Tuesday, October 19, 2010

Who's Eating My Vegetables?

Now that we are in the "green" season - the time to grow leafy vegetables and fall/winter staples such as broccoli and cauliflower - more and more questions are coming in, asking: who's doing this?
The answer, most probably? This critter, the cabbageworm.

The cabbageworm started out as an egg, laid on the underside of the leaf.

Who laid that egg...and many, many more?  The small, white to creamy yellow butterfly with the black dots or splotches on the wing is the cabbageworm butterfly. This garden pest is busily hunting down locations on the undersides of plant leaves...to lay its eggs. 

A few days later, out pops the cabbageworm, a garden pest of leafy crops that will begin chewing irregular holes in the leaves, while pooping below.
According to the UC Davis Integrated Pest Management website, the cabbageworm larvae (caterpillars) are green and very hairy, with an almost velvetlike appearance. Older larvae may be up to an inch long and often have one faint yellow-orange stripe down their backs and broken stripes along the sides. 

Compared to other caterpillars, cabbageworms move slowly and are sluggish but they feed voraciously on both the outer and inner leaves, often feeding along the midrib, at the base of the wrapper leaves, or boring into the heads of cabbage. But it's not just cabbage. It's all the cole crops, including broccoli and cauliflower.

After 2 to 3 weeks of feeding, larvae pupate attached by a few strands of silk to stems or other nearby objects; pupae are green with faint yellow lines down the back and sides; there is no spun cocoon. 

The adult cabbage butterfly is white with one to four black spots on the wings; they are often seen fluttering around the fields. They have a wingspan of about an inch and a half.

The whitish, rocket-shaped eggs are laid singly on the undersides of leaves. The cabbageworm is active throughout the year in California.

In the fall and spring, when you see those butterflies flitting about, check the undersides of the leaves of your cole crops (cabbage, broccoli, cauliflower, mustard). In the summer, look for this pest on the leaves of any leftover greens that may be on their last legs: chard, spinach, lettuce.

A similar pest that does the same kind of damage is the cabbage looper. It, too, is a greenish caterpillar, but with a distinctive looping movement in which they arch the middle portion of their body to bring the hind legs forward to meet the front legs.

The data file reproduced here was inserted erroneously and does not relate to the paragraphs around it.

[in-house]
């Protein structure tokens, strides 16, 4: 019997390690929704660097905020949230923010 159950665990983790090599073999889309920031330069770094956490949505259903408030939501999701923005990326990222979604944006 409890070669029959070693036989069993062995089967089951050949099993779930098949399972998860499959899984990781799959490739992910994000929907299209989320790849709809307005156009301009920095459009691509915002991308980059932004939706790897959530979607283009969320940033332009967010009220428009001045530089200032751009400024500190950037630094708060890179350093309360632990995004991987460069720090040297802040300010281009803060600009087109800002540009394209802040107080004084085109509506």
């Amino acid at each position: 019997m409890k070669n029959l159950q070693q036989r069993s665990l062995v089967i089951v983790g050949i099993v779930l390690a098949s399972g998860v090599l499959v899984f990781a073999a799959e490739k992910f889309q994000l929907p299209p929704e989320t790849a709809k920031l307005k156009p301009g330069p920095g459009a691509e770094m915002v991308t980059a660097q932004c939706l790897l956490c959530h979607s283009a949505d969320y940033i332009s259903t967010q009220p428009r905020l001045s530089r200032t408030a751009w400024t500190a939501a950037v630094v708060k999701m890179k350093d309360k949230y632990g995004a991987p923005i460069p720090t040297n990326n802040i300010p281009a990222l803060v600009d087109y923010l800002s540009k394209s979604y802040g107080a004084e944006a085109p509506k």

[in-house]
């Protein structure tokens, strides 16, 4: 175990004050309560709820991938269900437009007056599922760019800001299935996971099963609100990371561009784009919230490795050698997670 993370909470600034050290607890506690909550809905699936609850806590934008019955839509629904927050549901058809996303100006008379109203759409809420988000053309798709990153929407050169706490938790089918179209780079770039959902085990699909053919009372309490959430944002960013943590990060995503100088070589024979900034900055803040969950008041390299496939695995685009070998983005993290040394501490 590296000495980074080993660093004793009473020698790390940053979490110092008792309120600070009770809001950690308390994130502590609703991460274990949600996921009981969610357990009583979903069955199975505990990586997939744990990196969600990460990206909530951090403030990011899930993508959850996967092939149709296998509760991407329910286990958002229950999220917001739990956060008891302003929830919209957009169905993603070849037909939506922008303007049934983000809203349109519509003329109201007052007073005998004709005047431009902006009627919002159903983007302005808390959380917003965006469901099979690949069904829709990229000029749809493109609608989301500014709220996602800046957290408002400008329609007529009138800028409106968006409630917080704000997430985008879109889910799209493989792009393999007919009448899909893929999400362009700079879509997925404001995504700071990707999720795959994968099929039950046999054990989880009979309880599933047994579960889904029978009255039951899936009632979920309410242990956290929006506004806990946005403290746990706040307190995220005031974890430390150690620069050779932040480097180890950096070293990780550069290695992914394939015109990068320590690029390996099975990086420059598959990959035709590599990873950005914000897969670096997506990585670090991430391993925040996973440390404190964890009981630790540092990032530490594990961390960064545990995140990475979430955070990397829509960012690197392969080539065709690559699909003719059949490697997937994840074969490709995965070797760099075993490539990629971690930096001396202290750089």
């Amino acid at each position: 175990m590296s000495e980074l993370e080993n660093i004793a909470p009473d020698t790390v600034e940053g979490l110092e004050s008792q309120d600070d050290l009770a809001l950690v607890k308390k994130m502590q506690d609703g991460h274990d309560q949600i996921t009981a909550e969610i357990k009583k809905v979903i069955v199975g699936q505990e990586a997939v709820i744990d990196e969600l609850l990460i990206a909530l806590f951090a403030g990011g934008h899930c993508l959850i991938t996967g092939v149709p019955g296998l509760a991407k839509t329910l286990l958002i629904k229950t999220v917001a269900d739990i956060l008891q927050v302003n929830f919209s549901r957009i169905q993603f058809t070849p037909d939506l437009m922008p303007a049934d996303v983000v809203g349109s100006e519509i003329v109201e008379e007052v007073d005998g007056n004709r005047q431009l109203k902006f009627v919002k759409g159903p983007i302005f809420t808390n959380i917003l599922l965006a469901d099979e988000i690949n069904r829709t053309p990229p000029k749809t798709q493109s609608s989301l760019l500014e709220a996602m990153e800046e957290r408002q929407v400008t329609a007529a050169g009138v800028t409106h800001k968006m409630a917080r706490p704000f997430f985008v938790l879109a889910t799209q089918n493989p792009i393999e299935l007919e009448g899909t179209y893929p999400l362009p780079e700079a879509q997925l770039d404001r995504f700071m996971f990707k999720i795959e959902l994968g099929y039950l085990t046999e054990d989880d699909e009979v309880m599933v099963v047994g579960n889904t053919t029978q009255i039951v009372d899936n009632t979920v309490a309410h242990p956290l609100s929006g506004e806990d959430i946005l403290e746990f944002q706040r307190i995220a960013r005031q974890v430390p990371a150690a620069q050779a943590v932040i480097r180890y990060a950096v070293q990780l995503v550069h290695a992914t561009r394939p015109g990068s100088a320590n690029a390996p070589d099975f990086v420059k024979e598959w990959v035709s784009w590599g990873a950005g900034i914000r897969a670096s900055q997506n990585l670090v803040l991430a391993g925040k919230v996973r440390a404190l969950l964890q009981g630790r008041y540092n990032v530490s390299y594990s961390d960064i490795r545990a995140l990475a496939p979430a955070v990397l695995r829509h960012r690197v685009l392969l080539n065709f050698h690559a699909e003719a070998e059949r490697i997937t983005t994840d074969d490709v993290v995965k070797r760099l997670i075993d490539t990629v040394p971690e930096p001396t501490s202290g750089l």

According to the University of Florida, the cabbage looper feeds on an even wider variety of popular fall and winter garden vegetables. "As the common name implies, it feeds readily on crucifers, and has been reported damaging broccoli, cabbage, cauliflower, Chinese cabbage, collards, kale, mustard, radish, rutabaga, turnip, and watercress. Other vegetable crops injured include beet, cantaloupe, celery, cucumber, lima bean, lettuce, parsnip, pea, pepper, potato, snap bean, spinach, squash, sweet potato, tomato, and watermelon. Additional hosts are flower crops such as chrysanthemum, hollyhock, snapdragon, and sweetpea, and field crops such as cotton and tobacco."

Tachinid Fly
The best control for either of these pests? Handpick the larvae and the eggs. Avoid harsh pesticides as they will do more damage to the "garden good guys", the beneficial insects, who are also going after the cabbageworm: trichogramma wasps and tachinid flies.

Another active "green eater" this time of year: snails or slugs. Their damage, however, is more ragged looking, and they are much more voracious, decimating young plants overnight. Look for their slime trails to help I.D. this garden glutton. Control with a product that contains iron phosphate.

Row covers, placed over newly planted cole crops or seedlings, can also offer protection until the plants are large enough to overcome any damage caused by these caterpillars. Generally, you don't want more than 50% of any plant damaged by the cabbageworm or cabbage looper; too much damage and heads of cabbage, broccoli and cauliflower may not form.

Don Shor of Redwood Barn Nursery in Davis offers another organic cure: "Cut off and discard the infested leaves of green leafy vegetables, but keep the crown of the plant intact. The plant should grow back."

If you must use a spray pesticide, choose an organically acceptable biological insecticide, such as Bt (Bacillus thuringiensis. After ingesting the Bt, the cabbageworm larvae cease eating and will die within a few days. Bt works as a stomach poison on leaf and bud-feeding caterpillars.  Larvae of desirable butterflies will not be injured if their food sources are not sprayed. Few desirable butterflies feed on vegetables.

Another naturally derived insecticide that is effective on chewing insects, including caterpillars, is spinosad. When using any pesticide, be sure to read and follow all label directions.

A good reference book with great pictures for battling garden pests safely yet effectively is the UC Agricultural and Natural Resources book, Pests of the Garden and Small Farm. I highly recommend it.


  1. Good information. Although. Many of the NON-pesticides will NOT work.